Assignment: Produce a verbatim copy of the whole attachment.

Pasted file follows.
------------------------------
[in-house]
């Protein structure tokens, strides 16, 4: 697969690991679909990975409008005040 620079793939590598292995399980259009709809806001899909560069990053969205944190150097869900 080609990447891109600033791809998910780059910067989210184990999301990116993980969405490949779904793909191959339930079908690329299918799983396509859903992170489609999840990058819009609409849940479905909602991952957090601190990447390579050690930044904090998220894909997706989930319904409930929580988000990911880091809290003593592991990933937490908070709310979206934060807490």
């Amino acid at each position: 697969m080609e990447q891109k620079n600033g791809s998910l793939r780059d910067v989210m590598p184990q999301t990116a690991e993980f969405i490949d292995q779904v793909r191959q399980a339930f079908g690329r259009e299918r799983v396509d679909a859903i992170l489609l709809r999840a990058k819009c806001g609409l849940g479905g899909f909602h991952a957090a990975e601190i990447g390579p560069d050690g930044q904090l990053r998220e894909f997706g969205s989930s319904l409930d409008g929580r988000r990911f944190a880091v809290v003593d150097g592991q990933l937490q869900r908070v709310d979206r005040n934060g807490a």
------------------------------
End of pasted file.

[in-house]
């Protein structure tokens, strides 16, 4: 697969690991679909990975409008005040 620079793939590598292995399980259009709809806001899909560069990053969205944190150097869900 080609990447891109600033791809998910780059910067989210184990999301990116993980969405490949779904793909191959339930079908690329299918799983396509859903992170489609999840990058819009609409849940479905909602991952957090601190990447390579050690930044904090998220894909997706989930319904409930929580988000990911880091809290003593592991990933937490908070709310979206934060807490």
């Amino acid at each position: 697969m080609e990447q891109k620079n600033g791809s998910l793939r780059d910067v989210m590598p184990q999301t990116a690991e993980f969405i490949d292995q779904v793909r191959q399980a339930f079908g690329r259009e299918r799983v396509d679909a859903i992170l489609l709809r999840a990058k819009c806001g609409l849940g479905g899909f909602h991952a957090a990975e601190i990447g390579p560069d050690g930044q904090l990053r998220e894909f997706g969205s989930s319904l409930d409008g929580r988000r990911f944190a880091v809290v003593d150097g592991q990933l937490q869900r908070v709310d979206r005040n934060g807490a």